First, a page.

South Dakota Bread Team Talks Poverty With Elected Officials
Photo: Ninth grade student Abby reads her essay on poverty-focused development assistance to Karen Kunze, South Dakota Senator Tim Johnson's staffer on foreign operations. (Courtesy of South Dakota Bread for the World)
By Robin Stephenson
Last week, Bread members in South Dakota met with local and D.C.-based staff of Senator Tim Johnson (D-SD) to discuss poverty-focused development assistance. Senator Johnson sits on a key committee—appropriations—which sets vital funding for programs that provide long-term poverty-reducing strategies abroad. Poverty-focused aid makes up less than one percent of the federal budget and must be approved by Congress each year in the appropriations process. The Senate FY13 appropriations-funded programs are critical to ending poverty abroad, and South Dakota Bread members asked Sen. Johnson to protect those proposed levels in any future budget negotiations.
Staff Assistant Bret Hoffman met the group of 10 Bread members at the senator's Sioux Falls office. When Bread member Cathy Brechtelsbauer called to schedule the meeting she asked if the office could teleconference with the Washington D.C., legislative assistant, Karen Kunze, who deals directly with foreign aid. Many local offices are equipped to conference with D.C. By conferencing, constituents can talk directly to key staff members about the issues they work on. This method of communication gets the right information to the right people.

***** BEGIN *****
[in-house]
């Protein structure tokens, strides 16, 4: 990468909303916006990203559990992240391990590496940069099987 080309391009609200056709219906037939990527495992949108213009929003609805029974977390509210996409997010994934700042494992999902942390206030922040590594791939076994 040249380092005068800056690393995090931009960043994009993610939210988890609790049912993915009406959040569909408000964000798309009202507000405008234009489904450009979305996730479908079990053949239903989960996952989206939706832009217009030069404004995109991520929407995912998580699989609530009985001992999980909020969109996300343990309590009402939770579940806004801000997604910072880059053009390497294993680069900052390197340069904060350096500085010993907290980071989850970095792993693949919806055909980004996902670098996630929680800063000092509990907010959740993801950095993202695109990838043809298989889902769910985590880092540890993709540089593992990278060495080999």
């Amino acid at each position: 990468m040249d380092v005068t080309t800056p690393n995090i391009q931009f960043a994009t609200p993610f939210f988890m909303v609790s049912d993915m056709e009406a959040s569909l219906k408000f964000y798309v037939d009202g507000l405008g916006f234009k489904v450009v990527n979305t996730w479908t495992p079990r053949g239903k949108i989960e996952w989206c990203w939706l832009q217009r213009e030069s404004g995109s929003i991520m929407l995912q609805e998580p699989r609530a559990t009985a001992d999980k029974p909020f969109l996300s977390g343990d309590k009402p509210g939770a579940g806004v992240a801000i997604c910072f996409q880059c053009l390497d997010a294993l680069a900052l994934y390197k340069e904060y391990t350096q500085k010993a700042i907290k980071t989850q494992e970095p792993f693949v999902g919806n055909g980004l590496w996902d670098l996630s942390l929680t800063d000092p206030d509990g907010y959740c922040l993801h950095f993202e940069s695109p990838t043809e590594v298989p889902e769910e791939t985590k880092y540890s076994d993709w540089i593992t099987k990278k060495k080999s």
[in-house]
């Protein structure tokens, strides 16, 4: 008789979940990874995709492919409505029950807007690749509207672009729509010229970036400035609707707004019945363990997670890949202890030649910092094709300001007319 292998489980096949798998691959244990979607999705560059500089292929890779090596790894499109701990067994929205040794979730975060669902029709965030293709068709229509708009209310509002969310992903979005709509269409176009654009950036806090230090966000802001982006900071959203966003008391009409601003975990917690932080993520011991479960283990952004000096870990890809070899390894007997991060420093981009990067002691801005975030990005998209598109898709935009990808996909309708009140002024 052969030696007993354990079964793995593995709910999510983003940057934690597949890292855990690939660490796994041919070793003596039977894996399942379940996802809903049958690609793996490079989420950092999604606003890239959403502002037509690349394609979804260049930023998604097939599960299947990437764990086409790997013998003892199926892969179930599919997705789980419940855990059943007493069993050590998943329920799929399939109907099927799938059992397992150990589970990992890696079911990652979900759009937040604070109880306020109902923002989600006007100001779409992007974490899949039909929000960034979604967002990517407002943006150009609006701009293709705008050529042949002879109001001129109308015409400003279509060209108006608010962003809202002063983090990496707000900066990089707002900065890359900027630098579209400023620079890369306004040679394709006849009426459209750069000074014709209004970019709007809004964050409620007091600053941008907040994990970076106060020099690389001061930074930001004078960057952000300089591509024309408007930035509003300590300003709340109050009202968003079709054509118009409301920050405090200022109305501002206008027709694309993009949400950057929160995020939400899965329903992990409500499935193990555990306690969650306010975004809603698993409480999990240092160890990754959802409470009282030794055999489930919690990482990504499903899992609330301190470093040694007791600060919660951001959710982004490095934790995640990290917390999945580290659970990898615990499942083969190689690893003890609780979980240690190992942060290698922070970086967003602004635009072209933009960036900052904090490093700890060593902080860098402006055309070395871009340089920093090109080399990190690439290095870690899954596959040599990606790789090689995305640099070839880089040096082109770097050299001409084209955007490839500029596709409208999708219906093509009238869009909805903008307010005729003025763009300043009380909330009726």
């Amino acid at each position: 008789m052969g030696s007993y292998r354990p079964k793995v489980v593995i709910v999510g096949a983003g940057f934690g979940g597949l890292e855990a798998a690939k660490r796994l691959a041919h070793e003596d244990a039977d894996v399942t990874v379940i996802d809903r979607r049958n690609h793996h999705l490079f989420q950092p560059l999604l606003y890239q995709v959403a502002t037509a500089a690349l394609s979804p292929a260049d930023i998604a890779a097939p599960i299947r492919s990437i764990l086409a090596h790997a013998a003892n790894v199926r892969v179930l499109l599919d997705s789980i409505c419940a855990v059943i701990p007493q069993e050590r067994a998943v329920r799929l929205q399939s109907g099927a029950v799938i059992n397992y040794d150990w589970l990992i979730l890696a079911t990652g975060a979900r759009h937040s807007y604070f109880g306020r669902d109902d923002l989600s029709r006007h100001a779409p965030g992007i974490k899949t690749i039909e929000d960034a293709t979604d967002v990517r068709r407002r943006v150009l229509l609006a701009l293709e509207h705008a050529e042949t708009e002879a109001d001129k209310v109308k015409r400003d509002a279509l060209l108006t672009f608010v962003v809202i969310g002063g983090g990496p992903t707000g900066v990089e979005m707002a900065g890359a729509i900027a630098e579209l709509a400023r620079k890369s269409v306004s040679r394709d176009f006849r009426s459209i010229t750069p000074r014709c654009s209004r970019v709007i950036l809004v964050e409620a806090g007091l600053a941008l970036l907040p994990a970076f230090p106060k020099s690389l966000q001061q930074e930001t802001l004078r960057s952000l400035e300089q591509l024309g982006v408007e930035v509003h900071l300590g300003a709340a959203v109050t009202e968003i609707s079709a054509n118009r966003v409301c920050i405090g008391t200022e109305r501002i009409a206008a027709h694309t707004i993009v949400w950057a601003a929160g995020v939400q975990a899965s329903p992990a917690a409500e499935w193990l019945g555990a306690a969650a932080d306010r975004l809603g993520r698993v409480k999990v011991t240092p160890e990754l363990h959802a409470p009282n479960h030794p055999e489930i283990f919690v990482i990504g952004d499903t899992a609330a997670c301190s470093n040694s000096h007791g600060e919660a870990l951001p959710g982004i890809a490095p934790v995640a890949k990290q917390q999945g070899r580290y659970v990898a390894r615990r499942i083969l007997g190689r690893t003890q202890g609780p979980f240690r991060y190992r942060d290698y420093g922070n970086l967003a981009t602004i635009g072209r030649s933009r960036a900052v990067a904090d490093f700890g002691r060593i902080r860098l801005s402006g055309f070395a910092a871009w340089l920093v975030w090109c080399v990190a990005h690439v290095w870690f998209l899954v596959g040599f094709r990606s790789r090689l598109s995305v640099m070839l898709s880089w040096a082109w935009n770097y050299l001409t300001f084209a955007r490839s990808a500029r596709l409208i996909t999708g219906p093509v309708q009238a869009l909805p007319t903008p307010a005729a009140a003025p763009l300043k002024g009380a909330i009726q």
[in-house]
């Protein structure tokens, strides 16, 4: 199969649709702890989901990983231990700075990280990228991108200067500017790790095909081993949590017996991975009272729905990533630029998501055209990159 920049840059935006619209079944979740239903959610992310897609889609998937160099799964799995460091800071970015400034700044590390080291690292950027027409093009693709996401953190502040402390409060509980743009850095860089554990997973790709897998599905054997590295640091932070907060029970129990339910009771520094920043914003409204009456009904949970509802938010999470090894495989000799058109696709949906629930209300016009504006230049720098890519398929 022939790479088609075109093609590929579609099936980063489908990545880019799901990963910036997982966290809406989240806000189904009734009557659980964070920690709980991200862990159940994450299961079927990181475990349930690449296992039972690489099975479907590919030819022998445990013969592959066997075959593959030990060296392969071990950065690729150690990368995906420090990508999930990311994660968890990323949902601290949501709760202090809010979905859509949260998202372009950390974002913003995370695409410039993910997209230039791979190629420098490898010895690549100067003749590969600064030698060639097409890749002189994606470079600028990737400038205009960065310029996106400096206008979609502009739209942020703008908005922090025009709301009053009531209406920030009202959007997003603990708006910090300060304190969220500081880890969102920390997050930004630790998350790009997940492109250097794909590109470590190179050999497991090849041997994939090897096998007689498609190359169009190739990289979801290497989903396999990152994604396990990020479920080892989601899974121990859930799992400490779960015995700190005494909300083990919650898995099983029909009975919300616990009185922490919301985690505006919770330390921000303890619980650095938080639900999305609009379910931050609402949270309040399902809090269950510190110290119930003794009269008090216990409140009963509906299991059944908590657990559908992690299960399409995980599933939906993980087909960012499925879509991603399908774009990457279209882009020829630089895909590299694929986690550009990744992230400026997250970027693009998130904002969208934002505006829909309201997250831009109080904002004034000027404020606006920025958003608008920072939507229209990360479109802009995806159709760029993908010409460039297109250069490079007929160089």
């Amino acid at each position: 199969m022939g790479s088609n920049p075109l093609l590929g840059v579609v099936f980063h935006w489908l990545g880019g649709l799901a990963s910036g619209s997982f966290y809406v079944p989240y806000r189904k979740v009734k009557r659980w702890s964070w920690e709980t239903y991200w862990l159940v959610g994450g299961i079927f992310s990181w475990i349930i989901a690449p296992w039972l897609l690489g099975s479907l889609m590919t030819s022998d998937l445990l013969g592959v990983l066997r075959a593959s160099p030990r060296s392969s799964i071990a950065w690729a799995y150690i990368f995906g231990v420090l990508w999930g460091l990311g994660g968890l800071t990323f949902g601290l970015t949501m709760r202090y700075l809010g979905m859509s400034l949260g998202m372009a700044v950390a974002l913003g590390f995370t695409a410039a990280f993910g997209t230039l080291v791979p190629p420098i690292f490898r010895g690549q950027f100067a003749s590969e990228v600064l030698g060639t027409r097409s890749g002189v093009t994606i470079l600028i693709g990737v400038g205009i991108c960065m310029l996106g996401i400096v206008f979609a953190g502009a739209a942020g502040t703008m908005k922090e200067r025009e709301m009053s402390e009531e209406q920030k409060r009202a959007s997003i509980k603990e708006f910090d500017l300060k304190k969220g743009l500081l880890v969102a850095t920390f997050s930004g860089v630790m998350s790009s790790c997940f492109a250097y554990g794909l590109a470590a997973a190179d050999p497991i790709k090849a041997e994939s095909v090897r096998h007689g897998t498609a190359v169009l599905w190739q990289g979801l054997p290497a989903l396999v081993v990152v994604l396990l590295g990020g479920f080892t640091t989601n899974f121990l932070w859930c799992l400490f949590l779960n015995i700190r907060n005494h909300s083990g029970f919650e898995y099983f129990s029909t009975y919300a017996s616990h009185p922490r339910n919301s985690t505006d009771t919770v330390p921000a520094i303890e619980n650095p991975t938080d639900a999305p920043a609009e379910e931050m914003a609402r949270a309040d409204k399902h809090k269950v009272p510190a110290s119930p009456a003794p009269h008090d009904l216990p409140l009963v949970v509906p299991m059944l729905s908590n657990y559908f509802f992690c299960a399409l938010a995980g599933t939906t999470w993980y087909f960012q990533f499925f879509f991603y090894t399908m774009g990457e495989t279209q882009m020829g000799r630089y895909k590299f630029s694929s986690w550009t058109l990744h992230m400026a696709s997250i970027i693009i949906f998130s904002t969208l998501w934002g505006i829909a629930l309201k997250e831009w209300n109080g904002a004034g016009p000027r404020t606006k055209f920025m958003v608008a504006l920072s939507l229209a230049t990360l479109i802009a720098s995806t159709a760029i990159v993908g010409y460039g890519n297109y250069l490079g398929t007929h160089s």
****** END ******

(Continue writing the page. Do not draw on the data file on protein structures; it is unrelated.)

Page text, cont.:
The advocacy team included a ninth grader named Abby, who won last year’s Human Rights Day essay contest, which Bread for the World South Dakota sponsored. Abby read aloud her essay, which pointed out the fact that $1.3 billion people live on no more than $1.25 a day and that agriculture is an essential part of the solution to poverty. Staff Assistant Hoffman appreciated Abby’s grasp of the interrelation between poverty and human rights.
Others Bread activists shared stories, as well. A college student who has seen farmers struggling in Nicaragua emphasized the importance of simple but critical inputs, such as food storage systems, that increase agricultural productivity. A farmer returning from a mission trip to Haiti spoke about the importance of Feed the Future as a program that is not a handout but a hand up, lifting communities into a cycle of prosperity. And a doctor talked about working in Ethiopian clinics using the President’s Emergency Plan for AIDS Relief (PEPFAR) to save lives.
Before leaving, Bread members asked what kind of support the group could provide to Sen. Johnson. Kunze encouraged the group to continue to educate others in their community about poverty-focused development assistance, and how such a small portion of the federal budget does so much good.
Robin Stephenson is social media lead/senior regional organizer, western hub.
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